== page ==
Recently, MTV stated it was going to make a push into shows with a more positive social message. This resulted in "The Buried Life", a series that stands out as one of the best the channel has offered, with moments that were genuinely moving. While the teens in that show wanted to achieve their goals ("Tell a Joke on Late Night TV"), they also helped others make their dreams (reunite with a family member) come true, as well.
There's "The Buried Life", then there's "Jersey Shore", a series that makes "Paris Hilton's My New BFF" look like "Masterpiece Theater". That's not to say that there's no entertainment value in watching the folks of "Jersey Shore", who appear to have graduated from Derek Zoolander's Derek Zoolander Center For Children Who Can't Read Good And Wanna Learn To Do Other Stuff Good Too. The only problem is that the entertainment value isn't slightly positive, and is often unintentional (in fact, the series offers some of the best unintentional laughs I've had in ages.) The folks of "Jersey Shore" include: Snooki, J-Wow, the Situation and a bunch of other people who apparently didn't realize that 15 minutes of fame takes coming up with a ridiculous name. The cast was named as one of the "Top 10 Most Fascinating People" in the 2010 list from Barbara Walters. Apparently, the "People Trying to Solve Cancer" were not fascinating enough, or maybe they were bumped off the top 10 list by Justin Bieber. It's good to know society's priorities are in order.
The series is a sloppy "Real World", showing a group of 20-somethings all coming together to live during the Summer in a house (love the wood paneling!) on the Jersey shore. The series follows the group as they drink, try to hook up with people, work out, drink, make sure that they are covered in two tons of spray tan, pick fights, talk about how they're like a family for two seconds before distrusting each other again (or get in a catfight), dance in Jersey clubs until the break of dawn. The series isn't great television (and I'd recommend not thinking too much about what the show says about the future of humanity), but what makes it priceless is the sheer inability for any of the participants to realize what they look like or how they act, as they remain delightfully self-absorbed and take being obnoxious to new and remarkable levels.
The third season of the series sees the cast return to the Jersey Shore and the house that has enough wood paneling to build Noah's ark. We also get a new cast member in Deena, Snooki's best friend who acts like Snooki, which results in two Snookis too many. This season largely follows along with the core concepts of the prior seasons (fighting, drinking, MVP, GTL, DTF, LOL, WTF, OMG, ETC and other abbreviations) More specifically, there's a particular scene from a couple of seasons ago that describes the show to a T, where the guys and girls went in separate cars. The guys are silent, looking out the windows while the girls are screaming at each other in the other car.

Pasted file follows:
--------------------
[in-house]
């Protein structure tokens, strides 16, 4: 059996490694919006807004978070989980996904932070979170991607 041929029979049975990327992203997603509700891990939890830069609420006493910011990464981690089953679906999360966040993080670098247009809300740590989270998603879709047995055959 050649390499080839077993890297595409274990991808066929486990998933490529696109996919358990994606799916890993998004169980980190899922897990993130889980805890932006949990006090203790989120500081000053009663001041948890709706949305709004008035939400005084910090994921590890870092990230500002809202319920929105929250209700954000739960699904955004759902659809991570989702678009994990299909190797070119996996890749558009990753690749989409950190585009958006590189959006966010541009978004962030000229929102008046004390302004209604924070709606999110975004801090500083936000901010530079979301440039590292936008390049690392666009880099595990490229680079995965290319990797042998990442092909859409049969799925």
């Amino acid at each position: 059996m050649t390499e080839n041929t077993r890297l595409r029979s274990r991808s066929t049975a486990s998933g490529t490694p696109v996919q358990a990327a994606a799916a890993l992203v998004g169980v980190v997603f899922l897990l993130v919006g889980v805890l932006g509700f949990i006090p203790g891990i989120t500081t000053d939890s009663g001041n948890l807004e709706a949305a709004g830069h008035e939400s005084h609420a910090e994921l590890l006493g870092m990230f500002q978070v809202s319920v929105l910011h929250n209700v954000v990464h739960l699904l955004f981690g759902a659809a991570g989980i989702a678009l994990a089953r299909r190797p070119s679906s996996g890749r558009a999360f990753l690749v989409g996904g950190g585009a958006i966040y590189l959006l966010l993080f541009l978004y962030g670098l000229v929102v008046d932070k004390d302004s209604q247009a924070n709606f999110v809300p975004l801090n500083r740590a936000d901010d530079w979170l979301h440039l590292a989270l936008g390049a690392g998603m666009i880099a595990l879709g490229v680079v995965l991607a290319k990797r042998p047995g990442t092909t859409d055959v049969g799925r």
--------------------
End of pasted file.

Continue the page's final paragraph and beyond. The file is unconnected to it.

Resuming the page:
This time around, Sam finds herself in a 3-on-1 situation against the other girls, which results in a season that's full of the girls either getting into catfights or creating their own drama elsewhere (Snooki gets arrested for public drunkenness and then - in a classic moment that actually shows the parents of these people care - Snooki's dad screams at her for acting like a mess. The B-story is, once again, Ron and Sammi, who take their yelling and fighting to levels seen on Lifetime Moves of the Week. Meanwhile, the guys try to ignore everything else (although Vinny gets an amusing line during a fight between the girls: "What does audacious mean?") and hook up with local girls.
"Jersey Shore" (it's "the Hills" crossed with "Maury") feels like a better comedy sketch than "Saturday Night Live" has come up with in ages, but the issue would be that it's actually real - which just serves to make it all the funnier.
Season 4 sees the cast return, this time in Italy.
The set is uncensored (in terms of language.)
VIDEO: "Jersey Shore" is presented by Paramount in 1.78:1 anamorphic widescreen. The presentation quality is just fine, as while video quality varies due to various filming techniques and lighting, the picture generally looks at least crisp and clean.
SOUND: Clear stereo soundtrack.
EXTRAS: Reunion special, after shows, photo shoot, deleted/extended scenes/hook-ups and confessionals.
Final Thoughts: "Jersey Shore" is the furthest thing from classy, but the characters are so unaware of how they look and act that I found the series incredibly funny at times. The DVD presentation offers fine audio/video quality and a few nice extras.